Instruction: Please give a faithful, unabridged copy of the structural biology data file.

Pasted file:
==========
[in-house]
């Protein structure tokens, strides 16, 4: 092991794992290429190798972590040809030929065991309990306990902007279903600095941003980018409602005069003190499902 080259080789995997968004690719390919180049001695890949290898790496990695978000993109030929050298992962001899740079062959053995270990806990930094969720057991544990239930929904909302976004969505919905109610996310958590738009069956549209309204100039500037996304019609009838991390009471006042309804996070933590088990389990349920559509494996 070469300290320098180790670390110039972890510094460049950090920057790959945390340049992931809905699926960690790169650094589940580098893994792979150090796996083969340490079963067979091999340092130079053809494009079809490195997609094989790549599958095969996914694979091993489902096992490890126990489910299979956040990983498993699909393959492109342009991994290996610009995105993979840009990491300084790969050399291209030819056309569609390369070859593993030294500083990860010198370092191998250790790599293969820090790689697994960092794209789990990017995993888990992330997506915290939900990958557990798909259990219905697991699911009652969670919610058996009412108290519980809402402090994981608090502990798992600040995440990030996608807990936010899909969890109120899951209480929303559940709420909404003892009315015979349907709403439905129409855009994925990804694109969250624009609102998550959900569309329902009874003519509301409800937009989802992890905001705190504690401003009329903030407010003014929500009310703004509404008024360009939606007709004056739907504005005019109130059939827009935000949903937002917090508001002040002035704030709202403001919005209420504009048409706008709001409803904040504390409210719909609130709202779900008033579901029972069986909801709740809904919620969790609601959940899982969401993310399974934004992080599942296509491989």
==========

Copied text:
[in-house]
């Protein structure tokens, strides 16, 4: 092991794992290429190798972590040809030929065991309990306990902007279903600095941003980018409602005069003190499902 080259080789995997968004690719390919180049001695890949290898790496990695978000993109030929050298992962001899740079062959053995270990806990930094969720057991544990239930929904909302976004969505919905109610996310958590738009069956549209309204100039500037996304019609009838991390009471006042309804996070933590088990389990349920559509494996 070469300290320098180790670390110039972890510094460049950090920057790959945390340049992931809905699926960690790169650094589940580098893994792979150090796996083969340490079963067979091999340092130079053809494009079809490195997609094989790549599958095969996914694979091993489902096992490890126990489910299979956040990983498993699909393959492109342009991994290996610009995105993979840009990491300084790969050399291209030819056309569609390369070859593993030294500083990860010198370092191998250790790599293969820090790689697994960092794209789990990017995993888990992330997506915290939900990958557990798909259990219905697991699911009652969670919610058996009412108290519980809402402090994981608090502990798992600040995440990030996608807990936010899909969890109120899951209480929303559940709420909404003892009315015979349907709403439905129409855009994925990804694109969250624009609102998550959900569309329902009874003519509301409800937009989802992890905001705190504690401003009329903030407010003014929500009310703004509404008024360009939606007709004056739907504005005019109130059939827009935000949903937002917090508001002040002035704030709202403001919005209420504009048409706008709001409803904040504390409210719909609130709202779900008033579901029972069986909801709740809904919620969790609601959940899982969401993310399974934004992080599942296509491989």